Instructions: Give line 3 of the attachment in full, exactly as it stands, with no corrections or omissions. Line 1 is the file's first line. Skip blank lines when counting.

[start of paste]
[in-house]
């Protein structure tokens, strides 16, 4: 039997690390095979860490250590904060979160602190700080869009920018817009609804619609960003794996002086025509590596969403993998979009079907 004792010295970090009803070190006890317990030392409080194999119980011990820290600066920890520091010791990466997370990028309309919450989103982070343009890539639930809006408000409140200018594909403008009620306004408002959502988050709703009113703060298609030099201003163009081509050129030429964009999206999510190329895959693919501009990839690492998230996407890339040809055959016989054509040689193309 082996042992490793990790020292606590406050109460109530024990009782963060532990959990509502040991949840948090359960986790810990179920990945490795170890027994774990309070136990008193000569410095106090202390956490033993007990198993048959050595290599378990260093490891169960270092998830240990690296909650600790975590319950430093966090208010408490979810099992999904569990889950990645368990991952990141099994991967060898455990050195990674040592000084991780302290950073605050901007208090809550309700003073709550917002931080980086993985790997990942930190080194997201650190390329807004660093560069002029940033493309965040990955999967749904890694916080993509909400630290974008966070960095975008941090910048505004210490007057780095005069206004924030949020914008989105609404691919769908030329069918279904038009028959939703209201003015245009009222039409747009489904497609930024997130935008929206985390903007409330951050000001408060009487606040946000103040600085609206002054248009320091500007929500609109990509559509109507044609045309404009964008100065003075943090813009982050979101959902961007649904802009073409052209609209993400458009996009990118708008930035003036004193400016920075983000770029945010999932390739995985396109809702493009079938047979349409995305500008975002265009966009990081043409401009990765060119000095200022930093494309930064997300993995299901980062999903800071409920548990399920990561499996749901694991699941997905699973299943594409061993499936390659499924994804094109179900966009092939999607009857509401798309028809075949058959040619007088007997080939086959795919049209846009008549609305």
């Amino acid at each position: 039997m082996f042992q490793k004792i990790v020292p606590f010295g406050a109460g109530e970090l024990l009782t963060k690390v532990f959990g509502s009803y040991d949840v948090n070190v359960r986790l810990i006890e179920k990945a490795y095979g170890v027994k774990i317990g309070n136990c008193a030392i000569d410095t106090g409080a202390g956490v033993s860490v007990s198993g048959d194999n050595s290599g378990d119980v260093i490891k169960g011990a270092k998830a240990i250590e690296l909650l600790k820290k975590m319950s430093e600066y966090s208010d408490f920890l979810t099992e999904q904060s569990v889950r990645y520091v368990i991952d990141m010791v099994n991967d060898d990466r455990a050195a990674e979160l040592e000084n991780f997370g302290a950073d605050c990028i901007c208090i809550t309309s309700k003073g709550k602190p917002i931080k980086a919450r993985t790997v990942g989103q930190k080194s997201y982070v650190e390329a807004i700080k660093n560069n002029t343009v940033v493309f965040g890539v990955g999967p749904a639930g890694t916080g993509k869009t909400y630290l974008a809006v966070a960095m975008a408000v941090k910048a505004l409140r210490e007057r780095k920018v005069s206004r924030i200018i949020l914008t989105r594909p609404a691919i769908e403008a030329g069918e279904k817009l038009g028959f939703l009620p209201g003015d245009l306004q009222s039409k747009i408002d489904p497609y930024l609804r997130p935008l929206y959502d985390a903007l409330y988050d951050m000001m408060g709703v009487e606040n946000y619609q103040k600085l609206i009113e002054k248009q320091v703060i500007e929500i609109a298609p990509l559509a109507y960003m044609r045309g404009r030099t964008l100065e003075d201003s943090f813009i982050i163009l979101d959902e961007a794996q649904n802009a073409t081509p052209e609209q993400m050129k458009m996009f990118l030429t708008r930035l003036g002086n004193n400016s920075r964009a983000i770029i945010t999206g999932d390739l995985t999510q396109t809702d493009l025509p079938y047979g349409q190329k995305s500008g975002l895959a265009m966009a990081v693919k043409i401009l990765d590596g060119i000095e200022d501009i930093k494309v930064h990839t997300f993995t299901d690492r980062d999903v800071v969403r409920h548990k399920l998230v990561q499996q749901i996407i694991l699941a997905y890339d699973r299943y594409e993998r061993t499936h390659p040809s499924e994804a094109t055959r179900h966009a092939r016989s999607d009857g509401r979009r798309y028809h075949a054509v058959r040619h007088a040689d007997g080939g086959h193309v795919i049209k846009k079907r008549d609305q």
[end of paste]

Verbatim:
């Amino acid at each position: 039997m082996f042992q490793k004792i990790v020292p606590f010295g406050a109460g109530e970090l024990l009782t963060k690390v532990f959990g509502s009803y040991d949840v948090n070190v359960r986790l810990i006890e179920k990945a490795y095979g170890v027994k774990i317990g309070n136990c008193a030392i000569d410095t106090g409080a202390g956490v033993s860490v007990s198993g048959d194999n050595s290599g378990d119980v260093i490891k169960g011990a270092k998830a240990i250590e690296l909650l600790k820290k975590m319950s430093e600066y966090s208010d408490f920890l979810t099992e999904q904060s569990v889950r990645y520091v368990i991952d990141m010791v099994n991967d060898d990466r455990a050195a990674e979160l040592e000084n991780f997370g302290a950073d605050c990028i901007c208090i809550t309309s309700k003073g709550k602190p917002i931080k980086a919450r993985t790997v990942g989103q930190k080194s997201y982070v650190e390329a807004i700080k660093n560069n002029t343009v940033v493309f965040g890539v990955g999967p749904a639930g890694t916080g993509k869009t909400y630290l974008a809006v966070a960095m975008a408000v941090k910048a505004l409140r210490e007057r780095k920018v005069s206004r924030i200018i949020l914008t989105r594909p609404a691919i769908e403008a030329g069918e279904k817009l038009g028959f939703l009620p209201g003015d245009l306004q009222s039409k747009i408002d489904p497609y930024l609804r997130p935008l929206y959502d985390a903007l409330y988050d951050m000001m408060g709703v009487e606040n946000y619609q103040k600085l609206i009113e002054k248009q320091v703060i500007e929500i609109a298609p990509l559509a109507y960003m044609r045309g404009r030099t964008l100065e003075d201003s943090f813009i982050i163009l979101d959902e961007a794996q649904n802009a073409t081509p052209e609209q993400m050129k458009m996009f990118l030429t708008r930035l003036g002086n004193n400016s920075r964009a983000i770029i945010t999206g999932d390739l995985t999510q396109t809702d493009l025509p079938y047979g349409q190329k995305s500008g975002l895959a265009m966009a990081v693919k043409i401009l990765d590596g060119i000095e200022d501009i930093k494309v930064h990839t997300f993995t299901d690492r980062d999903v800071v969403r409920h548990k399920l998230v990561q499996q749901i996407i694991l699941a997905y890339d699973r299943y594409e993998r061993t499936h390659p040809s499924e994804a094109t055959r179900h966009a092939r016989s999607d009857g509401r979009r798309y028809h075949a054509v058959r040619h007088a040689d007997g080939g086959h193309v795919i049209k846009k079907r008549d609305q």